WASHINGTON -- President Barack Obama on Sunday defended the ambitious agenda he laid out in his State of the Union address in January, during an interview with NBC's Savannah Guthrie ahead of Super Bowl XLIX.
Asked whether he thought he had acted "cocky" during the State of the Union given that Democrats lost badly in the November elections, Obama defended himself, saying "nobody was doing an end-zone dance."
"What we were talking about was the success America's had in digging itself out of a really tough recession, and that's a celebration of the American people," he said. "That's not about politics."
The president also pushed back on Guthrie's suggestion that he should have been more conciliatory towards Republicans.
"Republicans believe that we should be rebuilding our infrastructure. The question is how do we pay for it? That's a negotiation we should have," Obama said. "My job is to present the right ideas, and if Republicans think they've got a better set of ideas, they should present them."
"But my job is not to trim my sails and not tell the American people what we should be doing," he added.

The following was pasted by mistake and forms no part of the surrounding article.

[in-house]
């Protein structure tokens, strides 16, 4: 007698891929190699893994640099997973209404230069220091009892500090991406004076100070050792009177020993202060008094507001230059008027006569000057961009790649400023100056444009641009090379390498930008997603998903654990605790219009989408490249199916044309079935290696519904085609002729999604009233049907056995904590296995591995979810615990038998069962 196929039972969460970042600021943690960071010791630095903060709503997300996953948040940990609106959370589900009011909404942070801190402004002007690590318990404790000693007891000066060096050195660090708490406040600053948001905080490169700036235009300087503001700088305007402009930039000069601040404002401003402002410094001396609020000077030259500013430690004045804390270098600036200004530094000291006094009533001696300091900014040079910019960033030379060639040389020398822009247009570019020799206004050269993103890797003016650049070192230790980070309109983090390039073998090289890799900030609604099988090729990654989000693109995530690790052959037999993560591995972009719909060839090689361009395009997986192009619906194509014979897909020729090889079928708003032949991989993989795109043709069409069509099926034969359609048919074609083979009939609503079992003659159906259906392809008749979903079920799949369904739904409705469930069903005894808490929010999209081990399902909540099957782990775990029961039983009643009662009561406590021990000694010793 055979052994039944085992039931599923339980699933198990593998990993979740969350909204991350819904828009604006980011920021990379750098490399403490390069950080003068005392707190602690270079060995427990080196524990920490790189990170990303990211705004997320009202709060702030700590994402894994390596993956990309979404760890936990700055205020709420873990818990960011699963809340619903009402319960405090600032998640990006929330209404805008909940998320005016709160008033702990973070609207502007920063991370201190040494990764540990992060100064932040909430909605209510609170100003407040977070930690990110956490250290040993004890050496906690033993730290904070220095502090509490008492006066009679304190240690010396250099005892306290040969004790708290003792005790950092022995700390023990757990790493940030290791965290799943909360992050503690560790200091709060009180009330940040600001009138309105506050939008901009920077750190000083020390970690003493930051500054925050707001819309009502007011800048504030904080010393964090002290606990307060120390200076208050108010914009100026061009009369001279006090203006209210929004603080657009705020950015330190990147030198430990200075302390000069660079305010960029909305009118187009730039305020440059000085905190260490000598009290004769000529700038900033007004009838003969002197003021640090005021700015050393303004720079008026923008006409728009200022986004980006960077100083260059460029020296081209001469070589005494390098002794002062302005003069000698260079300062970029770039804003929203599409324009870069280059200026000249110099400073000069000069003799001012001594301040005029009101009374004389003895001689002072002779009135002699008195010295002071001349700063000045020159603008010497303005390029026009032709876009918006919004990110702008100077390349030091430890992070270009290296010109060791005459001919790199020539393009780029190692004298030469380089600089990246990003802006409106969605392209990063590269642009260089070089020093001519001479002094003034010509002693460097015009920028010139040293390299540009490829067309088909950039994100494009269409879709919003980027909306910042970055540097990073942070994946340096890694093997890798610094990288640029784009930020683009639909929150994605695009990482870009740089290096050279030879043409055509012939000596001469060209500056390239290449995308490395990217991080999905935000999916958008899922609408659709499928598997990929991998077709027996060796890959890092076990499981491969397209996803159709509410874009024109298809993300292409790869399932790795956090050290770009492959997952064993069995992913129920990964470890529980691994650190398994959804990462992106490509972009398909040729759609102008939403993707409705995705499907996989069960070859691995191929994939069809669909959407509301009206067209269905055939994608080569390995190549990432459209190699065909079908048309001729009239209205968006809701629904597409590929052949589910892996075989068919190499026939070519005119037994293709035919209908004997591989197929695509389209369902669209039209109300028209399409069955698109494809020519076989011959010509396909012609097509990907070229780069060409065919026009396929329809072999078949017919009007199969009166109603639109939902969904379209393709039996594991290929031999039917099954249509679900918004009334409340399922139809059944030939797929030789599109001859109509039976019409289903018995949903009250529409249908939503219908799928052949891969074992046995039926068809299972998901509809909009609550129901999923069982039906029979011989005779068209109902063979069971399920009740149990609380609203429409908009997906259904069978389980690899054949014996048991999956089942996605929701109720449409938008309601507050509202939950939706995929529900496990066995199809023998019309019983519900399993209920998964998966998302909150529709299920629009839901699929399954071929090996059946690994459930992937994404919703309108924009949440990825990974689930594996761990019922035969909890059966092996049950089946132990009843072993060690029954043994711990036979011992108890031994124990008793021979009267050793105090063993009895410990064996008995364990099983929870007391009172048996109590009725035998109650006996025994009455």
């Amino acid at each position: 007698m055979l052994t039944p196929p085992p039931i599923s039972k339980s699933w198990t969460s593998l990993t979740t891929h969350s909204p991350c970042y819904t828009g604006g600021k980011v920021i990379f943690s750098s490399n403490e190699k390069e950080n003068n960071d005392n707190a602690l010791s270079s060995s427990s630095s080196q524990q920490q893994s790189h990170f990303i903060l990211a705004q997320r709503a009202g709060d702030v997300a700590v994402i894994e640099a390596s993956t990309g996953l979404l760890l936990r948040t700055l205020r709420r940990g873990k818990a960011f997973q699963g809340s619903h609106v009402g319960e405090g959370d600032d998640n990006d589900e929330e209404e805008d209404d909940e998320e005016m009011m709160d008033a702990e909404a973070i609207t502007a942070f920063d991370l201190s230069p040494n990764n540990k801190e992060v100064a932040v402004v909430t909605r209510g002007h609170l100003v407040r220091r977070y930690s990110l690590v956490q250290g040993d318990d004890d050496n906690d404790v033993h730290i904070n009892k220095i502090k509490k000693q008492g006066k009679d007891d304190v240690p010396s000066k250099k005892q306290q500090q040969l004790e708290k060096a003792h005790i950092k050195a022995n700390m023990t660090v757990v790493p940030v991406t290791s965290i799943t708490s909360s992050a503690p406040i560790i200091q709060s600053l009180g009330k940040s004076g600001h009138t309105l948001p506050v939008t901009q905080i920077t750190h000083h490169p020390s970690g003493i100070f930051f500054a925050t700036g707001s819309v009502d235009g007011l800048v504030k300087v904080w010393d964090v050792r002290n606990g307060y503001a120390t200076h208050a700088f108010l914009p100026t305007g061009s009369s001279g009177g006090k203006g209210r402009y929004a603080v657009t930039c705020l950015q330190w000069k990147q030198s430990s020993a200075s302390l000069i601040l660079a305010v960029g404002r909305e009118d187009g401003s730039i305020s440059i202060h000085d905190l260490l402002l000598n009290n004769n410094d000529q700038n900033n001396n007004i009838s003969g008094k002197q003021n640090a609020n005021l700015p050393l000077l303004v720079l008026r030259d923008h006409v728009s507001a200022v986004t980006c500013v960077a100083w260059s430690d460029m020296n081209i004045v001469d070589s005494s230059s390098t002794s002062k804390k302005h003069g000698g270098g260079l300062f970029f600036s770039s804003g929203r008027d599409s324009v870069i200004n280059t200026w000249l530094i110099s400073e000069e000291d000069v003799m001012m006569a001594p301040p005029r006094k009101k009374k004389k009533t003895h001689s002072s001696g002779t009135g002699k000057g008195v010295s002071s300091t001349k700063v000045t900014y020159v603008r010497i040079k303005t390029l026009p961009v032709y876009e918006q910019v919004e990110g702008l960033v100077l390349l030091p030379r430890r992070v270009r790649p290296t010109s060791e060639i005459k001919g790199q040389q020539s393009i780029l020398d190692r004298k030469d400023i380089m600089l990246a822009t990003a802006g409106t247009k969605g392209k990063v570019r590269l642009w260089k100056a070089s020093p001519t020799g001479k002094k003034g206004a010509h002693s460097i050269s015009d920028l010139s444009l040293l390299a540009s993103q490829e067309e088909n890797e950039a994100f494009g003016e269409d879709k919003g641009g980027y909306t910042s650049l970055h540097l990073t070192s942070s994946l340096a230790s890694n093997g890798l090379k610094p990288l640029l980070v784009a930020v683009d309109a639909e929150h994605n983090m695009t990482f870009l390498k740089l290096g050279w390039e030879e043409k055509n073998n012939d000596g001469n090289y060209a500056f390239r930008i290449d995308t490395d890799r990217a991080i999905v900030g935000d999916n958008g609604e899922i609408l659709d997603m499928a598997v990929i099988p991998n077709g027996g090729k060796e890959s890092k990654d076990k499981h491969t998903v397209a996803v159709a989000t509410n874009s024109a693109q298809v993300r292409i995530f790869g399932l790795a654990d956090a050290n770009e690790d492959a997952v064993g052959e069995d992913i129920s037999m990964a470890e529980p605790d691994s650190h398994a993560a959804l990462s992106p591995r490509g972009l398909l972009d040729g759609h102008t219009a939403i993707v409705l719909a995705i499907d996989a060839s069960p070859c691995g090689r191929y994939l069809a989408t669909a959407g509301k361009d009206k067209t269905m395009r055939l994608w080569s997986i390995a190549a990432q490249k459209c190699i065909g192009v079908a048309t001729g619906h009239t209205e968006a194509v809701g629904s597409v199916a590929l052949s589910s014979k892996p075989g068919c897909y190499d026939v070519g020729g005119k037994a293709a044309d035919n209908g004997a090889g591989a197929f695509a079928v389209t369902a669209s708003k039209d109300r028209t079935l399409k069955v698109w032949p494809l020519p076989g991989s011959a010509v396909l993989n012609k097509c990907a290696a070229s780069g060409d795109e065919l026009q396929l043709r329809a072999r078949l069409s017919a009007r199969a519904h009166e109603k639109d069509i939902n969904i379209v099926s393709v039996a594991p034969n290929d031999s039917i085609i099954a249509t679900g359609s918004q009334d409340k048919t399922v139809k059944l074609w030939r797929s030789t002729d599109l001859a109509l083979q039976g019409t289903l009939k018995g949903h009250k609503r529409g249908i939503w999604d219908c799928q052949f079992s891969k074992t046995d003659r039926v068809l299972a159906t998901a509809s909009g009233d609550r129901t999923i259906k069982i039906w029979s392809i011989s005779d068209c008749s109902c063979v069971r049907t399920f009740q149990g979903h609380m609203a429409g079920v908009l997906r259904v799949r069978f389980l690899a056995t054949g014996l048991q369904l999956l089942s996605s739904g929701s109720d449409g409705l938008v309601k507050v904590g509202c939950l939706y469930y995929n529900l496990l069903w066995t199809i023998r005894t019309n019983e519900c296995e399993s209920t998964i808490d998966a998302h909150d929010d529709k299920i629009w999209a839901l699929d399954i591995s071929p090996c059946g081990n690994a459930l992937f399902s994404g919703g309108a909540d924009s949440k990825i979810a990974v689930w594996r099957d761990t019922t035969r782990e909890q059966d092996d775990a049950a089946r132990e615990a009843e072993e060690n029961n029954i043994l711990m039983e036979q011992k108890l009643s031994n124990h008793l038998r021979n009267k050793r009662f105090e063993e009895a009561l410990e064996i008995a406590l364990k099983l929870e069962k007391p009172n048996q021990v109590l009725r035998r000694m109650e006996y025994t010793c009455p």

Obama said that clearly communicating his policies and goals -- something he has been criticized for failing to do in the past -- would help him in the final years of his presidency.
"One of the things I've learned over the last six years is that when I tell the American people what direction I think the country should go in, sometimes people change their minds, and even Republicans occasionally start agreeing with me, although sometimes a little bit later than I would like," he said.
That hope for reconciliation will be put to the test on Monday, when Obama is set to unveil his budget for the next fiscal year. The proposal will reportedly include a new tax on corporate wealth amassed overseas as a way to pay for infrastructure upgrades. The budget is also set to commit $200 billion to improving child care in the United States.
Obama said that in the last two years of his presidency, he would like to make sure that all Americans benefit from a growing economy.
"I just want to make sure that in two years when we look back, we'll say not only did we recover from that crisis, we've built the foundation to make sure that America benefits for generations to come," he told Guthrie.